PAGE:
BART service extended following MacArthur Maze
By Caitilin McAdoo, Ari Barak, Elizabeth Daley
April 29, 2007
Bay Area Rapid Transit officials will be extending service Monday
to try to accommodate commuters between San Francisco and the
East Bay, following the collapse
of part of Oakland's MacArthur Maze early this morning, BART
spokesman Jim Allison said.
BART service will begin Monday at its normal time, but its rush-hour
frequency of service is being extended 45 minutes earlier and
later, according to Allison.
"We anticipate the peak periods will be quite busy,"
BART officials will monitor ridership Monday in order to make
day-to-day service decisions this week, Allison said.
As parking at many BART stations is in high demand, Allison urged
commuters to carpool or take the bus to BART stations and to arrive
early or leave for work a little later, if possible.
Two additional trains are running from the East Bay to San Francisco
today, a BART dispatcher said.
Caltrans spokeswoman Lauren Wonder recommended the roughly 280,000
commuters who travel across the San Francisco-Oakland Bay Bridge
each day, consider other options Monday, including BART, buses,
carpooling, taking other bridges or telecommuting.
California Highway Patrol investigators believe speed was a factor
in the crash of a gas tanker that exploded and caused a portion
of Oakland's MacArthur Maze to collapse early this morning, but
not believe the driver was intoxicated, CHP Officer Trenton
According to Cross, the driver, James Mosqueda, 51, of Woodland,
had just filled his tanker with about 8,600 gallons of gasoline
at a local refinery before the crash, reported at 3:42 a.m., on
the connector ramp from westbound Interstate Highway 80 to southbound
Interstate Highway 880.
According to Cross, Mosqueda had been driving for his trucking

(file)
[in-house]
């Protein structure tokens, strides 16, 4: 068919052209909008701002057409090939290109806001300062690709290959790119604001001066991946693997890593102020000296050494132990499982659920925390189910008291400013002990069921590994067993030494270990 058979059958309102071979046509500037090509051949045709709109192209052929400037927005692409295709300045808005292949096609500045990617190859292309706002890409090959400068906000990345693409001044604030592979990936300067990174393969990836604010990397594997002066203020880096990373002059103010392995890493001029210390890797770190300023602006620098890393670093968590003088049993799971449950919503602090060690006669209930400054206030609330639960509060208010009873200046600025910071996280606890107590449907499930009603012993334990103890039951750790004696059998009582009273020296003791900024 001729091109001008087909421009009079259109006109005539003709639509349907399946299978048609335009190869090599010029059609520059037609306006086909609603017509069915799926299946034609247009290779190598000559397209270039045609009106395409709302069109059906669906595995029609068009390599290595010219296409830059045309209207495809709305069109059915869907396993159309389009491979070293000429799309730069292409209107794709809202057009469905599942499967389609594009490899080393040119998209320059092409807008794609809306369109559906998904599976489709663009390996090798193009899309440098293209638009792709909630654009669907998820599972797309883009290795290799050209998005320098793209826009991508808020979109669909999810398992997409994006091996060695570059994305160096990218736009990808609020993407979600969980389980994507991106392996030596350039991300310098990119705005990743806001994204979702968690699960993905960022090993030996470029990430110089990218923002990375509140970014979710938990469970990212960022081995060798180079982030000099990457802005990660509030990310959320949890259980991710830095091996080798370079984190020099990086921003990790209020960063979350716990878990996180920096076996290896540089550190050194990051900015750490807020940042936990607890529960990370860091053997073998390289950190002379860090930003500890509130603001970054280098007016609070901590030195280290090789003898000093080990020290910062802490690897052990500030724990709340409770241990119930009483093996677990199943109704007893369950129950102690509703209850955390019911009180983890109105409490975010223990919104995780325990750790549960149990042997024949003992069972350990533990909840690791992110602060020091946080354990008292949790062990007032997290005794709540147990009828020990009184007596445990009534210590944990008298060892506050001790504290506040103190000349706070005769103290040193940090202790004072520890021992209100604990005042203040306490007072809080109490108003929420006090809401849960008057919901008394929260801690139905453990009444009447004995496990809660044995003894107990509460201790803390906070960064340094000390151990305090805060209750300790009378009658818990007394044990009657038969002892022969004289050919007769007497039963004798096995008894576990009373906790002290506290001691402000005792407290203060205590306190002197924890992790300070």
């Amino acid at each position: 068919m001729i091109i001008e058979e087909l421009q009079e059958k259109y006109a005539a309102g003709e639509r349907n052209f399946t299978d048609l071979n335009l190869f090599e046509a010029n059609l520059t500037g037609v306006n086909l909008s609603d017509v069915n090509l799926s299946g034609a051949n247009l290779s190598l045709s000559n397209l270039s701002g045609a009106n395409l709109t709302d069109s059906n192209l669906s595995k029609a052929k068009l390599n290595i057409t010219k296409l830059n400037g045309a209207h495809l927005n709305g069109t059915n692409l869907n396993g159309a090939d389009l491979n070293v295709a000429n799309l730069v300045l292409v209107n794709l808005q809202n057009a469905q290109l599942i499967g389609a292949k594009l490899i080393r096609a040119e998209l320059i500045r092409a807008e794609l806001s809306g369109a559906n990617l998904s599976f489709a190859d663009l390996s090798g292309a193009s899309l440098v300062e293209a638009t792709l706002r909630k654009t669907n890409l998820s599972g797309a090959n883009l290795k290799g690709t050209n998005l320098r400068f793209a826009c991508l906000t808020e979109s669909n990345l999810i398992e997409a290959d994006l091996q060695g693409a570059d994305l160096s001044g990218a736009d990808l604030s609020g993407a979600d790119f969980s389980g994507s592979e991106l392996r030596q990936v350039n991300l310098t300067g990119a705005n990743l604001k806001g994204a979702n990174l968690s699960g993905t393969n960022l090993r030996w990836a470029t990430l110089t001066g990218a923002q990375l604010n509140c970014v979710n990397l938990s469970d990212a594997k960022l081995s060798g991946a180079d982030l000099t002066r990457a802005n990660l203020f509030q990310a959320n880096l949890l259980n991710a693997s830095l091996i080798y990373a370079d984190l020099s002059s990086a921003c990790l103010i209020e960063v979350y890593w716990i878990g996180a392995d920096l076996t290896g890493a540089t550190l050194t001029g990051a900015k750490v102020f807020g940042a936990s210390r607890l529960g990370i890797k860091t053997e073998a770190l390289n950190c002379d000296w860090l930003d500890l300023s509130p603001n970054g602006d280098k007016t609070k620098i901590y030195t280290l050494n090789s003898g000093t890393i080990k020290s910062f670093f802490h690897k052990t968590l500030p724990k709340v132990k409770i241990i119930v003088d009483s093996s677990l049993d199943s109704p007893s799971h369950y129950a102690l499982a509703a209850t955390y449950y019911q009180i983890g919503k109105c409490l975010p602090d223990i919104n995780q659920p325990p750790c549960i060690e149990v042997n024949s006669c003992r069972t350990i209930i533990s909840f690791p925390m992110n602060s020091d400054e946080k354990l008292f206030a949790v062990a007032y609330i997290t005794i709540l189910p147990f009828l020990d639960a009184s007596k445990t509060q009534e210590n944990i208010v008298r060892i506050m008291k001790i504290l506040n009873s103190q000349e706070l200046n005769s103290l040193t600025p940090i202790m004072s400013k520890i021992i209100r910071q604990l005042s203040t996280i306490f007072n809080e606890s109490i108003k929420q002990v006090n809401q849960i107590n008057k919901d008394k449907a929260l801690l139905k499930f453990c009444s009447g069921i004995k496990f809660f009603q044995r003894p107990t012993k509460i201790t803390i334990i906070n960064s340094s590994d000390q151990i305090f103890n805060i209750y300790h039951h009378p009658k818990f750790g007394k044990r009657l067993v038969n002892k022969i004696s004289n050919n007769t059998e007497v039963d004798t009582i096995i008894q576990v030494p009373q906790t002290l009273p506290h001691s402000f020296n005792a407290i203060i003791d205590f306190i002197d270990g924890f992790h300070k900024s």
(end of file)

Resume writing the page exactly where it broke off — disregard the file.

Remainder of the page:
company for only 10 months.
The tanker was apparently traveling too fast on the connector
ramp from westbound Interstate Highway 80 to southbound Interstate
Highway 880 when it lost control, struck a guardrail and overturned,
the explosion, which reached temperatures up to 2,000 degrees
Fahrenheit, rose and caused 250 yards of the connector ramp from
eastbound Interstate Highway 80 to eastbound Interstate Highway
580 to collapse, according to Cross.
Both ramps are closed indefinitely, according to Wonder.
The speed limit on the ramp is 50 mph, and evidence from skid
marks and damage to the guard rail indicates Mosqueda was speeding,
Cross said. Investigators have ruled out any kind of drug or alcohol
intoxication, he said.
Mosqueda walked away from the crash and took a taxi from a nearby
gas station to Kaiser hospital in Oakland, where he is being treated
for second-degree burns to his hands, arms and face, according
"He's lucky," Cross said. "He got out pretty quick.
Then there was an explosion." If the crash had happened 10
or 15 feet further along the roadway, the ramp might not have
collapsed, Cross added.
Assessment crews are on scene now and will be evaluating
the damage as soon as fire and CHP officials confirm that
it is safe, Wonder said.
It was not known how far along the roadway before and after the
collapse the damage extends, according to Wonder.
Caltrans highway engineers are headed to Oakland from Sacramento
to further assess the damage, Wonder said.
The collapsed ramp from eastbound Interstate Highway 80 to eastbound
Interstate Highway 580 will have to be demolished and then rebuilt,
"Unofficially, it's going to take months," Wonder said.
"This is major damage."
The connector from westbound Interstate Highway 80 to eastbound
Interstate Highway 580 is now open, but eastbound Interstate Highway
80 to eastbound Interstate Highway 580 remains closed, according
to the CHP.
Traffic continues to flow onto the bridge.
Travelers wishing to enter San Francisco from the East Bay may
take Interstate Highway 80, which remains open.
Travelers coming from San Francisco to Oakland or Hayward, as
well as those traveling from Berkeley to Oakland, on Monday, will
likely experience problems and should seek alternative routes
or public transportation, Cross said.
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